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NASA Dawn Spacecraft Discovers Weird Bright Spots on Dwarf Planet Ceres, Continues Observation on Asteroid Belt

May 18, 2017 04:45 AM EDT
Ceres Rotation and Occator Crater
NASA's Dawn spacecraft spotted bright spots on the surface of Ceres. Ceres is the largest known object in the asteroid belt believed to be capable of holding microbial life.
(Photo : NASA Jet Propulsion Laboratory/YouTube Screenshot)

NASA's Dawn spacecraft has been continuously performing its mission and is still observing the dwarf planet Ceres. Ceres is found in the asteroid belt in between Jupiter and Mars.

NASA released an animation video of dwarf planet Ceres showing some astonishing details and weird spots on its surface. The new data can greatly help scientists and astronomers understand how dwarf planets work.

NASA's Dawn spacecraft captured the image on April 29. The spacecraft is located at about 12,000 miles (20,000 kilometers) away from Ceres in between the Sun and the dwarf planet. The strategic positioning gave Dawn a perfect vantage point to film Ceres and its weird and mysterious spots.

"This increase in brightness, or 'surge,' relates the size of the grains of material on the surface, as well as the porosity of those materials," a NASA official said.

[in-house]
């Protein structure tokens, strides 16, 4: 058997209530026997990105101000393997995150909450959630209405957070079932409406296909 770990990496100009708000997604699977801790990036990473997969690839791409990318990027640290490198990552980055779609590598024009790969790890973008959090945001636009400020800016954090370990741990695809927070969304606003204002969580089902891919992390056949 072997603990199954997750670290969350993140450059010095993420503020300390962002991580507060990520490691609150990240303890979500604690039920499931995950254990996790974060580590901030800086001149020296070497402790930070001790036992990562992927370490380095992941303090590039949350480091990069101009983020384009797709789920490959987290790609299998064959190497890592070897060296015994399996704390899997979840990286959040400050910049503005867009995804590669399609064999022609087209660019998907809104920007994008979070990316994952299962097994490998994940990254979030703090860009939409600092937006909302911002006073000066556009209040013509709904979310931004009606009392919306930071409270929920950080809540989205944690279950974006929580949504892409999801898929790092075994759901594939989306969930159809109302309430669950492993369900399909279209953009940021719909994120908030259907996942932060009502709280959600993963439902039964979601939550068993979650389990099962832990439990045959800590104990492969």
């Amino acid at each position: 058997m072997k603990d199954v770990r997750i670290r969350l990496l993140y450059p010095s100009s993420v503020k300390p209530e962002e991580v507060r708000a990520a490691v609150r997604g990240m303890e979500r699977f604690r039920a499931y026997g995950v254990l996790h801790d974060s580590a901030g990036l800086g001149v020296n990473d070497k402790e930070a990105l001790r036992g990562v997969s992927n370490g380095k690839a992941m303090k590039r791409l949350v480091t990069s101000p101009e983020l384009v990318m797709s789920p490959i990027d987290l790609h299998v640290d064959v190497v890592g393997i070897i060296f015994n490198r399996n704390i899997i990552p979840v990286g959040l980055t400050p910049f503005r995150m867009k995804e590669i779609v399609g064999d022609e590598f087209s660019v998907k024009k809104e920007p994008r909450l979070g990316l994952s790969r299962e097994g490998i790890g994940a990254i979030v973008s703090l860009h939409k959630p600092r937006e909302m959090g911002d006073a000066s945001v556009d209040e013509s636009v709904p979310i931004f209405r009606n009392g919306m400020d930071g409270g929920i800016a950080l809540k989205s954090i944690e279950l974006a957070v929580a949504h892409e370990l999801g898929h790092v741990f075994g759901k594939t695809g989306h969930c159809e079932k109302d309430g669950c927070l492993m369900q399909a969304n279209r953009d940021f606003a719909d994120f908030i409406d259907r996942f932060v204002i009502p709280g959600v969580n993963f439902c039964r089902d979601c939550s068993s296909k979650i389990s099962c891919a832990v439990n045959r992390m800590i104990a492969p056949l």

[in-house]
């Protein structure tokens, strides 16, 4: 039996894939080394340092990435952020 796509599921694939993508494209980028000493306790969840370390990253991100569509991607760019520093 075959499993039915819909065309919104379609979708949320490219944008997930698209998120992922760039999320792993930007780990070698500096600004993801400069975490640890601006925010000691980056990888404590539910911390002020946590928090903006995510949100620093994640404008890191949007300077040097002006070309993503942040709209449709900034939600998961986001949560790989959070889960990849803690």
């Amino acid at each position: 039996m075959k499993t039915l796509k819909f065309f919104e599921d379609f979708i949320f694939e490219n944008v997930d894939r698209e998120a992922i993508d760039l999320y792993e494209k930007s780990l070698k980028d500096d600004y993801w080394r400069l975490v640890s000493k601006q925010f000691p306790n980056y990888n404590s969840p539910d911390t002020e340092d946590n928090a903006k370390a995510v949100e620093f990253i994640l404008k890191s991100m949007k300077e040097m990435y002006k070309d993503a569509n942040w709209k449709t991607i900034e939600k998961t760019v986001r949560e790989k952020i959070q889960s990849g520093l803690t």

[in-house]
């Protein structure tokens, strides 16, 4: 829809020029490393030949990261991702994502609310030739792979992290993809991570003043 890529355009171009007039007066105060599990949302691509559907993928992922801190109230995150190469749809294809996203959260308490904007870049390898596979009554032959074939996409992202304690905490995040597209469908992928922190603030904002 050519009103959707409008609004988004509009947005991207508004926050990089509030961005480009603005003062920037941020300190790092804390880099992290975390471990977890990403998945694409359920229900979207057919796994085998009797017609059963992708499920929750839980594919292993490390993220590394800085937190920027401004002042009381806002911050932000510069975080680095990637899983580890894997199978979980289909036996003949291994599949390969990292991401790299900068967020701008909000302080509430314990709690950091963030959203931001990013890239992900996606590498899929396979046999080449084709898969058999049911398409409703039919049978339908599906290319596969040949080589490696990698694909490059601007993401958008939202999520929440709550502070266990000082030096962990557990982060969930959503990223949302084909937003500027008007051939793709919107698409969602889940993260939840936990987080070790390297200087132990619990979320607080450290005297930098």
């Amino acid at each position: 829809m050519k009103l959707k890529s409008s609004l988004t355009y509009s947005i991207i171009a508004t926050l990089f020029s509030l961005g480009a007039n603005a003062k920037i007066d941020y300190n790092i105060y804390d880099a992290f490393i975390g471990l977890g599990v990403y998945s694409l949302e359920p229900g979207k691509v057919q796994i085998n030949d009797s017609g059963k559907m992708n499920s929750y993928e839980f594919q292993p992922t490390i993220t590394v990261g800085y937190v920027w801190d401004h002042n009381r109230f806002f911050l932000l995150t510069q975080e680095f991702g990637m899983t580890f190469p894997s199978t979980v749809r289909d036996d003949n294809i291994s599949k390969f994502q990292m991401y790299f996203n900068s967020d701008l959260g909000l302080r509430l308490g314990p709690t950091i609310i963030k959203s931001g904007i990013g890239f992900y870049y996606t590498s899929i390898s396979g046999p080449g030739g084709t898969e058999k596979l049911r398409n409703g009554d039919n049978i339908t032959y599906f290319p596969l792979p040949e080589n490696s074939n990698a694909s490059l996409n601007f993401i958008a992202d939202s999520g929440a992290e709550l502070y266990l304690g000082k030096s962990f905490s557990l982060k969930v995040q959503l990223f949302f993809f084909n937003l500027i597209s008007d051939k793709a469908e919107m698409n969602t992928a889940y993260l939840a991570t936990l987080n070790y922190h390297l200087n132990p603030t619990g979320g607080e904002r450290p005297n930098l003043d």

The weird mysterious bright spot on the surface of Ceres is called the Occator Crater. The craters are believed to be evidence of formerly active volcanic activity on the dwarf planet. To help astronomers view the images, NASA created a video made up of the combined images of Ceres and its mysterious bright spots.

"The bright spots of Occator stand out particularly well on an otherwise relatively bland surface," NASA said.

Although there is no concrete explanation yet as to why there are weird bright spots on the surface of Ceres, astronomers believe that they are highly influenced by the size and porousness of the materials on the dwarf planet's surface. Data from ground-based telescopes predict that Ceres' weird and mysterious spots would appear brighter during the opposition, according to a report.

The "surge" in brightness can be due to an increase of configuration in the grain of materials on its surface. Ceres is significant because it is the largest known object in the Asteroid belt. Astronomers believe that Ceres can potentially hold water and possibly alien life or microbes.

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